In the post I wrote today I referenced an essay I wrote for a friend about the hard moments of traveling alone. Maybe it's time to share that essay.
I stood on the beach and tears ran down my face.
I haven't been hugged in weeks. I miss laughing with my friends. My family is all together except me.
Messages read: "I accepted a job offer." "I got into graduate school." "My boyfriend proposed."
How did I end up here? What am I doing with myself? Are you ever going to stay still?
Amidst these swirling thoughts, so why are you doing it?
It comes down to one simple question: is there anywhere else you'd rather be?
Because even with tears streaking my cheeks I immediately answer NO. I shout it at the waves.
Repeatedly I've been asked if it's difficult to travel alone. Of course it's difficult to travel alone. That's like asking if you have to go uphill to reach the top of the mountain. The little things are hard - carrying your backpack to the bathroom at the train station because you don't want to leave it alone. Awkwardly reading a book at dinner. Shoving aside shyness to meet new people. Keeping every train schedule and bus transfer and address straight in your mind. Walking home alone at night in a new city.
And bigger things: having no one to rely on if you're sad or sick or embarrassed. Consistently putting yourself out there to make new friends in spite of feeling like its a bit superficial. Staying enthusiastic when you never share experiences with anyone. Feeling like no one knows you - and the tangible side of that - not getting hugs. Understanding that human contact matters. Feeling isolated when everyone speaks a new language. Laughing at yourself when you stare at two bathroom signs with letters that don't even form pronounceable words and wondering which one to open.
So why go? Why do it? What makes it worth it?
The places. The people. The moments. The challenge.
For me, I fall in love with places. And with moving beyond places. With following the road around one more corner, the train to one more stop, with chasing the random lead on a knitting store across multiple countries. The freedom of being on your own schedule. The unexpected friends you make when you're rich in time. The discussion of computer programming at Sunday tea with the knitting guild. The friend of a friend at the campground. The surprisingly insightful stranger-turned-friend who asked to tag along on your bike trip to the beach. Want to go listen to music in the park? Want to hike up the hill and watch the sunset? The leisure to read in your hammock. The meditative introspection of wandering alone through an art museum or winding around alleyways and corners in a new city.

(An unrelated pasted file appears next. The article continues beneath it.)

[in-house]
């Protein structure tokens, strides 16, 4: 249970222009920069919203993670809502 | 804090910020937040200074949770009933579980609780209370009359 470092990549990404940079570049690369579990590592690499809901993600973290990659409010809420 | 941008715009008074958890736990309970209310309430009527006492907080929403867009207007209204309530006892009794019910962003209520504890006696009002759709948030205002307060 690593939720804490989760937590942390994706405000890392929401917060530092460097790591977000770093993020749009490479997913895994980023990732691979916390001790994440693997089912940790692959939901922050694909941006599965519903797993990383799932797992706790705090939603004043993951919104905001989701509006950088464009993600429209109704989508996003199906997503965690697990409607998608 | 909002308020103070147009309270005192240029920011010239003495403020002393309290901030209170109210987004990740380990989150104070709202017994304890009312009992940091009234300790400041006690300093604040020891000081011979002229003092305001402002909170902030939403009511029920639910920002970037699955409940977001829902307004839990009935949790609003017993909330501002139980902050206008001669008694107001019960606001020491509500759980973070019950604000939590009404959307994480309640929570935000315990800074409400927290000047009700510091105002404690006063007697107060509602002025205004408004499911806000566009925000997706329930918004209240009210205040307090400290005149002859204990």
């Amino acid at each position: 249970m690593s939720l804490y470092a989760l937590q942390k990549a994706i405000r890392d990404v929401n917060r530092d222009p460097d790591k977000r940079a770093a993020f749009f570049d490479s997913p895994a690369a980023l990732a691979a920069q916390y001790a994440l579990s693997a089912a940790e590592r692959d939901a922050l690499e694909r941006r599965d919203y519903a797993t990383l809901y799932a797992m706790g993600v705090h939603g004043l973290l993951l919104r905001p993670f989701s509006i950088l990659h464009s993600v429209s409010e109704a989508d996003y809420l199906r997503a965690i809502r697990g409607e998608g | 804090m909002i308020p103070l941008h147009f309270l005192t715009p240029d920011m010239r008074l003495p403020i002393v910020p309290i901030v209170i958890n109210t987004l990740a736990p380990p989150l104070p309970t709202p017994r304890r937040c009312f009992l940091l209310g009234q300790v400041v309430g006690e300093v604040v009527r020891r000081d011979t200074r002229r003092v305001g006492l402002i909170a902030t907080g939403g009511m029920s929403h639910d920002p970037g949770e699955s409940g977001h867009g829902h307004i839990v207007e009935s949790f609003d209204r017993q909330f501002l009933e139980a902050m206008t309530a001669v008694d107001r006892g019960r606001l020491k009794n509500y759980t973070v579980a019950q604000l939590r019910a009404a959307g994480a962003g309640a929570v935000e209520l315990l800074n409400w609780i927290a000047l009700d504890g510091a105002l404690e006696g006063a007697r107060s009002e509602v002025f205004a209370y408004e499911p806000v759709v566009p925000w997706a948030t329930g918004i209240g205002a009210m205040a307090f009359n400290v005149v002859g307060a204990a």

People constantly express their jealousy of my travels. "You're living the dream." "You must be so happy." "How are you so lucky?" I've asked myself that question: how am I so lucky? How did I get here? It racks me with guilt when I'm unhappy because I realize that I'm lucky. But there's a reality behind this lifestyle as well. Moments of crushing loneliness. Of taking a deep breath and speaking in a new language and praying I understand the response. Of wondering why I walked away from everyone I knew and everything I was good at. For months my only consistent companion has been a little voice in my head that alternates between, "It'll be ok. You can do this." and "What were you thinking? What have you got to show for these months?
All I have is me.
A handful of photos and journals and stories. New friends. A few new skills. A wavering confidence in adaptability. An appreciation of those people who have held on to me from across the ocean. An occasional blissful peacefulness with myself. An ever growing value in exploration.
At least I'm here.
I'm standing on a beach in the rain. I'm crying. I'm heartbreakingly lonely. My friends are at work, making a difference to the world. My friends are getting engaged, becoming the world to each other.
I'm standing on a beach in the rain. Questioning everything about myself and my decisions. But I'm here. It hurts because it's so beautiful. And maybe it's beautiful because I'm so alone.
The beach is quiet. The sunset is peaceful. A million little moments. The little plane was exciting. The boat ride laughably interminable. The snow swishes as I ski and I pause when I glance up and realize the sky is awake. Someone chats with me in a cafe. I climb the tower of a castle. I send a postcard west. I light a candle in a church. I laugh with a new friend who's name I never learn because somehow it's irrelevant to our conversation. I pitch my tent on a white sand beach. I swim in the ocean. I roll in the snow during a sauna. I wander a bit further.
How did you get here? I don't know.
What are you doing here? I don't know.
Would you rather be anywhere else? No.